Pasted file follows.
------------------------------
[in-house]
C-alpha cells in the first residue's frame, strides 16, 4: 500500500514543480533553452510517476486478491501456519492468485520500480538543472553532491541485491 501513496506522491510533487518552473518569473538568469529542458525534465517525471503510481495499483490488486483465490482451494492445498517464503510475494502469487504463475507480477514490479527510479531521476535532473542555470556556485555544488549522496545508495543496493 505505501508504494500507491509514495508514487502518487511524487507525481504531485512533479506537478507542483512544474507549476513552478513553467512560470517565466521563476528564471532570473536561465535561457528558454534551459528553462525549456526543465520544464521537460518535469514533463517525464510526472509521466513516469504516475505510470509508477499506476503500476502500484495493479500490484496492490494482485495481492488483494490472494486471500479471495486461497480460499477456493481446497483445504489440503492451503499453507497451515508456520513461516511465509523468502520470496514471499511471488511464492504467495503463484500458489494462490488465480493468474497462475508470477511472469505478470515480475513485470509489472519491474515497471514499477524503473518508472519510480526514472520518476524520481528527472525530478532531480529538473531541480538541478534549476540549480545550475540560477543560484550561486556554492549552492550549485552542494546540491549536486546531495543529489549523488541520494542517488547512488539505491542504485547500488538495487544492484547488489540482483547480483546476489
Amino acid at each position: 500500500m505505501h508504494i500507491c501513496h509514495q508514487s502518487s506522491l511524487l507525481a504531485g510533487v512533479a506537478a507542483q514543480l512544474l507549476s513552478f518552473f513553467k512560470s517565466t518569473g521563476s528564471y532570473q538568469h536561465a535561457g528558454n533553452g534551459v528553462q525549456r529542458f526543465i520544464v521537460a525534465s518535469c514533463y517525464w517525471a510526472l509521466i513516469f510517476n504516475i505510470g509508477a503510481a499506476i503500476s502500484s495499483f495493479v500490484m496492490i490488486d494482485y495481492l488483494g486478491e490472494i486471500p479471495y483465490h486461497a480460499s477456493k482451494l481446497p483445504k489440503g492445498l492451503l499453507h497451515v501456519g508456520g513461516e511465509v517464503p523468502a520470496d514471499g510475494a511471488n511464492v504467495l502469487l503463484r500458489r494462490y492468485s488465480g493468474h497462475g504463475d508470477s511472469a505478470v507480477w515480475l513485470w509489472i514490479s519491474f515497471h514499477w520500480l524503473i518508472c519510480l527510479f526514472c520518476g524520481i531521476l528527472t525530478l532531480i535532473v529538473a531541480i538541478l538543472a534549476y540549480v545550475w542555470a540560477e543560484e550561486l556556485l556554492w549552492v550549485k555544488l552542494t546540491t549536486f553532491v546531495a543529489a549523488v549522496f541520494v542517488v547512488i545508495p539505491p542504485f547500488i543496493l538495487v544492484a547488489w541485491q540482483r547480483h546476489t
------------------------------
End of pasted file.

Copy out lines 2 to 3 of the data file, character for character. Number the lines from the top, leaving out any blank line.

C-alpha cells in the first residue's frame, strides 16, 4: 500500500514543480533553452510517476486478491501456519492468485520500480538543472553532491541485491 501513496506522491510533487518552473518569473538568469529542458525534465517525471503510481495499483490488486483465490482451494492445498517464503510475494502469487504463475507480477514490479527510479531521476535532473542555470556556485555544488549522496545508495543496493 505505501508504494500507491509514495508514487502518487511524487507525481504531485512533479506537478507542483512544474507549476513552478513553467512560470517565466521563476528564471532570473536561465535561457528558454534551459528553462525549456526543465520544464521537460518535469514533463517525464510526472509521466513516469504516475505510470509508477499506476503500476502500484495493479500490484496492490494482485495481492488483494490472494486471500479471495486461497480460499477456493481446497483445504489440503492451503499453507497451515508456520513461516511465509523468502520470496514471499511471488511464492504467495503463484500458489494462490488465480493468474497462475508470477511472469505478470515480475513485470509489472519491474515497471514499477524503473518508472519510480526514472520518476524520481528527472525530478532531480529538473531541480538541478534549476540549480545550475540560477543560484550561486556554492549552492550549485552542494546540491549536486546531495543529489549523488541520494542517488547512488539505491542504485547500488538495487544492484547488489540482483547480483546476489
Amino acid at each position: 500500500m505505501h508504494i500507491c501513496h509514495q508514487s502518487s506522491l511524487l507525481a504531485g510533487v512533479a506537478a507542483q514543480l512544474l507549476s513552478f518552473f513553467k512560470s517565466t518569473g521563476s528564471y532570473q538568469h536561465a535561457g528558454n533553452g534551459v528553462q525549456r529542458f526543465i520544464v521537460a525534465s518535469c514533463y517525464w517525471a510526472l509521466i513516469f510517476n504516475i505510470g509508477a503510481a499506476i503500476s502500484s495499483f495493479v500490484m496492490i490488486d494482485y495481492l488483494g486478491e490472494i486471500p479471495y483465490h486461497a480460499s477456493k482451494l481446497p483445504k489440503g492445498l492451503l499453507h497451515v501456519g508456520g513461516e511465509v517464503p523468502a520470496d514471499g510475494a511471488n511464492v504467495l502469487l503463484r500458489r494462490y492468485s488465480g493468474h497462475g504463475d508470477s511472469a505478470v507480477w515480475l513485470w509489472i514490479s519491474f515497471h514499477w520500480l524503473i518508472c519510480l527510479f526514472c520518476g524520481i531521476l528527472t525530478l532531480i535532473v529538473a531541480i538541478l538543472a534549476y540549480v545550475w542555470a540560477e543560484e550561486l556556485l556554492w549552492v550549485k555544488l552542494t546540491t549536486f553532491v546531495a543529489a549523488v549522496f541520494v542517488v547512488i545508495p539505491p542504485f547500488i543496493l538495487v544492484a547488489w541485491q540482483r547480483h546476489t